Complete title of talk:  The Value of Vagueness as the Door to Social Change and Emerging Protests in China – Lesson Learned from Its Neighbors


Speaker Thomas Klitgaard
Summary As a person with a Law background, Mr. Klitgaard presents keen insights into the Chinese Constitution, that it is deliberately vague and based on moral precepts of Confucianism and Buddhism.  Pragmatism is the number one virtue and is used to interpret the law to bring about Peace and Harmony.  Vagueness in the constitution allows the government to adjust without loosing face or power, and avoids articulated extremism.  In this delightful talk involving the audience, Mr. Klitgaard contrasts the Chinese Constitution with the US Constitution.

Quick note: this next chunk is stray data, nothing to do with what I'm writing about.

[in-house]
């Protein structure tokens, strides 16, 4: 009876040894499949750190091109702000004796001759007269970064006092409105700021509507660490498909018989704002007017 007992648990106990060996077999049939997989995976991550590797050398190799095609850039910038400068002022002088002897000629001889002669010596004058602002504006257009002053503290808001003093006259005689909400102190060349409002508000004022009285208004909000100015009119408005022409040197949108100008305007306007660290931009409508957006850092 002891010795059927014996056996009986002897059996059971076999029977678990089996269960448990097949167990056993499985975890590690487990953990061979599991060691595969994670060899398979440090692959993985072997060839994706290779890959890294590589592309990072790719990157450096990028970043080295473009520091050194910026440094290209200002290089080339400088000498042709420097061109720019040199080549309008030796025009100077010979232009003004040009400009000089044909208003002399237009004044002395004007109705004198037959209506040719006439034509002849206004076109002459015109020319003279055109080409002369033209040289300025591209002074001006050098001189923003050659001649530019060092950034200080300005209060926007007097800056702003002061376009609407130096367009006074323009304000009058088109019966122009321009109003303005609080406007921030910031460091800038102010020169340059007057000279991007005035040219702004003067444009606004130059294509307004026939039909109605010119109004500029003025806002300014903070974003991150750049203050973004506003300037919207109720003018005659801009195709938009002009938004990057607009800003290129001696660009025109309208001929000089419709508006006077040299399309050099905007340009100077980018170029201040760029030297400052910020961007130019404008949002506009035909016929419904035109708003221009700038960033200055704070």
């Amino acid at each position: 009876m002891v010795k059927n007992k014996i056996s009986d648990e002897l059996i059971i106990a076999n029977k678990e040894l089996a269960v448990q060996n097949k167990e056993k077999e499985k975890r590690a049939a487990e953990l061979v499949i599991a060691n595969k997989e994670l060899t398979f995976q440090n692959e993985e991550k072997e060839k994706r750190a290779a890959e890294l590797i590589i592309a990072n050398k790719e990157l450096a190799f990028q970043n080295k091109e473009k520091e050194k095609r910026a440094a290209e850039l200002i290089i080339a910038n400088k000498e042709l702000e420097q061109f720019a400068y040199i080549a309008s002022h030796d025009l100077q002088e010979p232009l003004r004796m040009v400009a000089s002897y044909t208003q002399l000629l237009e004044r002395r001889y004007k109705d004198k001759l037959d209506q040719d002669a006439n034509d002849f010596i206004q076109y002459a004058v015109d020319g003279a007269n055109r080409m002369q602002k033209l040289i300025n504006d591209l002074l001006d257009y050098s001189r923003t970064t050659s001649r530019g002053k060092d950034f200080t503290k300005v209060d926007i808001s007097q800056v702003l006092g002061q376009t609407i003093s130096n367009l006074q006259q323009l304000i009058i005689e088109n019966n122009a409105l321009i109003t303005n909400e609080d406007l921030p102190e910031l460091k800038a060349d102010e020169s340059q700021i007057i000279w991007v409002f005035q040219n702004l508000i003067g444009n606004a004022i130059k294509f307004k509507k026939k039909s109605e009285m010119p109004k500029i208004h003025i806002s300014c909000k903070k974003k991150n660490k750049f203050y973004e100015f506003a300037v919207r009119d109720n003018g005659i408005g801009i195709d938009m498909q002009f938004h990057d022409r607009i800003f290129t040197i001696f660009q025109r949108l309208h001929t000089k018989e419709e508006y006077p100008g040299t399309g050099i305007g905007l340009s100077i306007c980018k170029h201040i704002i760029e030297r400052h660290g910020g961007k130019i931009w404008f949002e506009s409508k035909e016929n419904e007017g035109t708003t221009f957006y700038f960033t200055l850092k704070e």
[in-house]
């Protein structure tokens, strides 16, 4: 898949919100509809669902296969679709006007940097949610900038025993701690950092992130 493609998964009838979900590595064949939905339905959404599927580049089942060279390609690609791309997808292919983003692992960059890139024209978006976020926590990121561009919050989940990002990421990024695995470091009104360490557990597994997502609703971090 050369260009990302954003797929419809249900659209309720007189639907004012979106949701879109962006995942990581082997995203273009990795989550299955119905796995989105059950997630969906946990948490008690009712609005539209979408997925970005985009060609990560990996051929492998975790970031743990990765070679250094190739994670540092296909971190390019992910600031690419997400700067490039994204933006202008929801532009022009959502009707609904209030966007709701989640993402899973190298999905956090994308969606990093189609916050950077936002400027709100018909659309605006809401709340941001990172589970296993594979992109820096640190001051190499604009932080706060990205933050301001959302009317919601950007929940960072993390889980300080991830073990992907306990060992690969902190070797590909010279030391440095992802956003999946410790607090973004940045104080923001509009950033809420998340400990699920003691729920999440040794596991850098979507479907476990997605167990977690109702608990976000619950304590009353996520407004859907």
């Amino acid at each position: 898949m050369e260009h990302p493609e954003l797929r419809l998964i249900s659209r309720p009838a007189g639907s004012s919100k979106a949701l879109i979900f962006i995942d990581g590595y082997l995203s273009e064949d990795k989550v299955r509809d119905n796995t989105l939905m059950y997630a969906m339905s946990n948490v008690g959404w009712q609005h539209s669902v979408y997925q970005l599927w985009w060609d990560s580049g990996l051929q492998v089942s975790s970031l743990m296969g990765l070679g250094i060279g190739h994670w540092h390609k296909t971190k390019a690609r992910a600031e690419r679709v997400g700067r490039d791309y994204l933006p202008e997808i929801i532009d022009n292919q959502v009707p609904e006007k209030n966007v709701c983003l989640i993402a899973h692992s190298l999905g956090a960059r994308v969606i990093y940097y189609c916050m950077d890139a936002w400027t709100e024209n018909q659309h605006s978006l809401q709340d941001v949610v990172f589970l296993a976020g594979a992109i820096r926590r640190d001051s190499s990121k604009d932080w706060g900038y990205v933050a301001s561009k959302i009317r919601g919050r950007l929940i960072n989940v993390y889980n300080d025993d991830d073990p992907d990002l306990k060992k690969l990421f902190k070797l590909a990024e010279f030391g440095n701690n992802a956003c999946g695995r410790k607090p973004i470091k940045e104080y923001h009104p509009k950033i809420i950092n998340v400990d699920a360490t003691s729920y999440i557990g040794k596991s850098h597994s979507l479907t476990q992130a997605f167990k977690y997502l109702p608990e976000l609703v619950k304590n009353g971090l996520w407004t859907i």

Keywords Chinese Constitution, Confucianism, Buddhism, Legalism , loosing face, pragmatism
Publish Date August 5, 2013
Source Speech given at 1990 Institute Teachers Workshop on “Modern China Through the Lens of Social Change and Reform”, August 3-4, 2015, at San Mateo County Office of EducModern China Through the Lens of Social Change and Reformation, Redwood City, CA.
Speaker Bio  Thomas Klitgaard Bio

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